Whilst working from home has had some advantages, 56% are now missing the apportioned work-life balance and ‘work as usual’ life (46%). For 29% of workers, it’s the everyday workplace dynamics that are missed; 46% pine for the everyday workplace interactions with their colleagues.

Barriers to the Workplace Return

The main blocker for people in wanting to return to the workplace is safety (56%), and just under a third (32%) are concerned about their commute – rising significantly for Londoners (60%).

The worry around the return to work is also impacting vulnerable communities, with 15% of shielded groups concerned not only for themselves but for their family and people they work with, given the potential transmission of the virus. Shielding is paused on 1 August, when you are able to return to the office if you can’t work from home. Many employers insist on a return regardless, which for people who have been shielding like me, will be a time of anxiety.

Communication Concerns

Communication from employers to their workforce has impacted day-to-day working relationships during the pandemic. 60% of UK workers are worried about their job security as a result, and 70% of UK employees are now re-evaluating their careers or considering a change, including a move to a different industry.[ii]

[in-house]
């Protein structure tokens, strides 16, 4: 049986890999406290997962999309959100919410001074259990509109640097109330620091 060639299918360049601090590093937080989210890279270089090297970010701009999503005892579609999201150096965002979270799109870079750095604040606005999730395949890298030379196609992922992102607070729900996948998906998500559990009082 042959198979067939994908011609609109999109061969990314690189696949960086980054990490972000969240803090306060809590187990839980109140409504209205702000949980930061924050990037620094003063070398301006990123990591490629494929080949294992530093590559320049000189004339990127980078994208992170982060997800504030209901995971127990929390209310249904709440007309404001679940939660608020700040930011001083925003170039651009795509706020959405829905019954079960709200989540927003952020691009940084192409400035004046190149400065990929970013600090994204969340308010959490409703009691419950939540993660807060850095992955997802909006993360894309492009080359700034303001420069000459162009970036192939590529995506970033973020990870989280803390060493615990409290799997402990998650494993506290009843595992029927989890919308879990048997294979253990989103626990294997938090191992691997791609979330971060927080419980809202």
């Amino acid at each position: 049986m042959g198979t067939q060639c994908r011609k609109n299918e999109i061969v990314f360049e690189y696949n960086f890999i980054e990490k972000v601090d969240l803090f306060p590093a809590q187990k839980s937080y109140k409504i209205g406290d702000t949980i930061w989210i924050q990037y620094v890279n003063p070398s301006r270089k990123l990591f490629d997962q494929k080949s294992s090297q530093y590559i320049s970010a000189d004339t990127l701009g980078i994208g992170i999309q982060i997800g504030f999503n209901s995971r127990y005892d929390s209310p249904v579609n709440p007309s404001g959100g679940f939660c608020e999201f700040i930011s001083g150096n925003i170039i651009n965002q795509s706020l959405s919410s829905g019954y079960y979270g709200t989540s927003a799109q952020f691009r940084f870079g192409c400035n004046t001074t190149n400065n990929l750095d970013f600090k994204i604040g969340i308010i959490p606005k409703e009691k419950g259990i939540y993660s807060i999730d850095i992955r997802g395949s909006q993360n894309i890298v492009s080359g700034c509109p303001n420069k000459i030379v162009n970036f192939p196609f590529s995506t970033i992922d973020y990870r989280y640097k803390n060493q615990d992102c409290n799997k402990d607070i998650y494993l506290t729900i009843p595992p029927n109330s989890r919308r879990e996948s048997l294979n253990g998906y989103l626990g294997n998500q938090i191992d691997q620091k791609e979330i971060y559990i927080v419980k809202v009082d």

This significant number could partly be attributed to the fifth of employees who have not felt trusted by their employers to carry out their roles in isolation. In fact, only 39% report having felt trusted by their bosses. 

20% of UK employees are considering quitting their roles as a result of the way that their employer has generally handled the crisis.

At the beginning of lockdown, I said that people will remember how they have been treated during the COVID-19 crisis. You only have to look at how Wetherspoons among others treated their staff, and the success of the Neverspoons app to reveal how this has affected both employee and general public opinion.